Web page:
-I, --pidfile file
              write a file with the process ID, most useful when running as a daemon.

       -1, --one-off
              handle one client connection, then exit.

       --rsa-private-key-path file
              path to the RSA private key (not password-protected) used to decrypt authentication
              credentials from the client (if built with OpenSSL support).

       --authorized-users-path file
              path to the configuration file containing authorized users credentials to run iperf
              tests (if built with OpenSSL support).  The file  is  a  comma  separated  list  of
              usernames and password hashes; more information on the structure of the file can be
              found in the EXAMPLES section.


       -c, --client host
              run in client mode, connecting  to  the  specified  server.   By  default,  a  test
              consists  of  sending  data  from  the  client to the server, unless the -R flag is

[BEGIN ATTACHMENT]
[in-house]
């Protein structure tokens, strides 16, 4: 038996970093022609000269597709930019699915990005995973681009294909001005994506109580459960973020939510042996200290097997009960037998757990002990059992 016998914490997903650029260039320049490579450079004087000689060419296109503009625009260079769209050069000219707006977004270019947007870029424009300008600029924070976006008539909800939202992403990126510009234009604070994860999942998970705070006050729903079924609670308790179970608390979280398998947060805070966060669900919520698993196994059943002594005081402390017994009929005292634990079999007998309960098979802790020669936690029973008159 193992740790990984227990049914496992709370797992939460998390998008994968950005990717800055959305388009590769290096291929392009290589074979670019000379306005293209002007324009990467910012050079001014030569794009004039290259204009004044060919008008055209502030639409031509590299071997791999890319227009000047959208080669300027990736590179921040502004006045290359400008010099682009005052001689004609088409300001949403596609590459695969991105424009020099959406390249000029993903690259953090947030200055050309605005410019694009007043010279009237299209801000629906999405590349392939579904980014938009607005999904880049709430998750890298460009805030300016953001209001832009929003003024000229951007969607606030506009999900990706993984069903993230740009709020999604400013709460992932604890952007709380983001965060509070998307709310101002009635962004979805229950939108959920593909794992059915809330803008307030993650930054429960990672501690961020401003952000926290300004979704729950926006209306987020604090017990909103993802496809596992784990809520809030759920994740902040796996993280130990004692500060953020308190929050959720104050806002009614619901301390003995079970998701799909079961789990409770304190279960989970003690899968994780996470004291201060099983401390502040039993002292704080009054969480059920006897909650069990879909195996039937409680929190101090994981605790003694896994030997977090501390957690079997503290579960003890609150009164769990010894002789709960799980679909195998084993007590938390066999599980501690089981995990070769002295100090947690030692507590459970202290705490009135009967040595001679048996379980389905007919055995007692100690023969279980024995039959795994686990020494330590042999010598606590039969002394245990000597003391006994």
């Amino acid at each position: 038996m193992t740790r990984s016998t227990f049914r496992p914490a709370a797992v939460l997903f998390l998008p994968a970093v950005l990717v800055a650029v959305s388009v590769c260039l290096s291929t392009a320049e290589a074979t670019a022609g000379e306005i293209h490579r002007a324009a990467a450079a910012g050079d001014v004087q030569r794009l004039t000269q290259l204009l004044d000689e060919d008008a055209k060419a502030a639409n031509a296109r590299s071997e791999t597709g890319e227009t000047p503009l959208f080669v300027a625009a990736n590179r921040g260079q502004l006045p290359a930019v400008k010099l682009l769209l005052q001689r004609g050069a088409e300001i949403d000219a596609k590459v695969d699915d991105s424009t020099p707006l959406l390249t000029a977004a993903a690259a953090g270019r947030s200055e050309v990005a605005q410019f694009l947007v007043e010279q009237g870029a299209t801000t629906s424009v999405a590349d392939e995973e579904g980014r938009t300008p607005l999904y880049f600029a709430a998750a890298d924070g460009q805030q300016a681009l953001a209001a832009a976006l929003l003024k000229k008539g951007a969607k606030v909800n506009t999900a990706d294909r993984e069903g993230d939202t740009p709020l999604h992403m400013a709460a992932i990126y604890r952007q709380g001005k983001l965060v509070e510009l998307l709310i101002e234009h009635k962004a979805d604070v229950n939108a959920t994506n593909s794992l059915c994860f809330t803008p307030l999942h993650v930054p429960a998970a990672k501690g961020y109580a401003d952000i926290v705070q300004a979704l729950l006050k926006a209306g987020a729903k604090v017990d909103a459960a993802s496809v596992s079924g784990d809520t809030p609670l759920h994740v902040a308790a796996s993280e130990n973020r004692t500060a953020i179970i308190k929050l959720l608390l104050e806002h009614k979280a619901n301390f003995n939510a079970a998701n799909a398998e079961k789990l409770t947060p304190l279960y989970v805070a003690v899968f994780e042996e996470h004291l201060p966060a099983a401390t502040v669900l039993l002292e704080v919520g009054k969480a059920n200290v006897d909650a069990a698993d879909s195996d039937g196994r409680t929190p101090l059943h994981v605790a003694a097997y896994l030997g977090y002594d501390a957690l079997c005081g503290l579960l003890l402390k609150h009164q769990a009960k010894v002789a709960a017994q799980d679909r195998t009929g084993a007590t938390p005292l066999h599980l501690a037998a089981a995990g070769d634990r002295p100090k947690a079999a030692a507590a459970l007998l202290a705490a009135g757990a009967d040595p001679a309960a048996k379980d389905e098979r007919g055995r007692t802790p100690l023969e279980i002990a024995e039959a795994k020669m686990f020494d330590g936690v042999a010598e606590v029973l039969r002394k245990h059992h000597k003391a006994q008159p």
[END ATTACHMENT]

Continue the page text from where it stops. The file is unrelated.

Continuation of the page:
--sctp use SCTP rather than TCP (FreeBSD and Linux)

       -u, --udp
              use UDP rather than TCP

       --connect-timeout n
              set timeout for establishing the initial  control  connection  to  the  server,  in
              milliseconds.   The  default  behavior  is  the  operating system's timeout for TCP
              connection establishment.  Providing a shorter value may speed up  detection  of  a
              down iperf3 server.

       -b, --bitrate n[KM]
              set  target  bitrate  to  n  bits/sec  (default  1  Mbit/sec for UDP, unlimited for
              TCP/SCTP).  If there are multiple  streams  (-P  flag),  the  throughput  limit  is
              applied  separately  to  each  stream.   You can also add a '/' and a number to the
              bitrate specifier.  This is called "burst mode".  It will send the given number  of
              packets  without pausing, even if that temporarily exceeds the specified throughput
              limit.  Setting the target bitrate to 0 will disable bitrate  limits  (particularly
              useful  for  UDP  tests).   This  throughput limit is implemented internally inside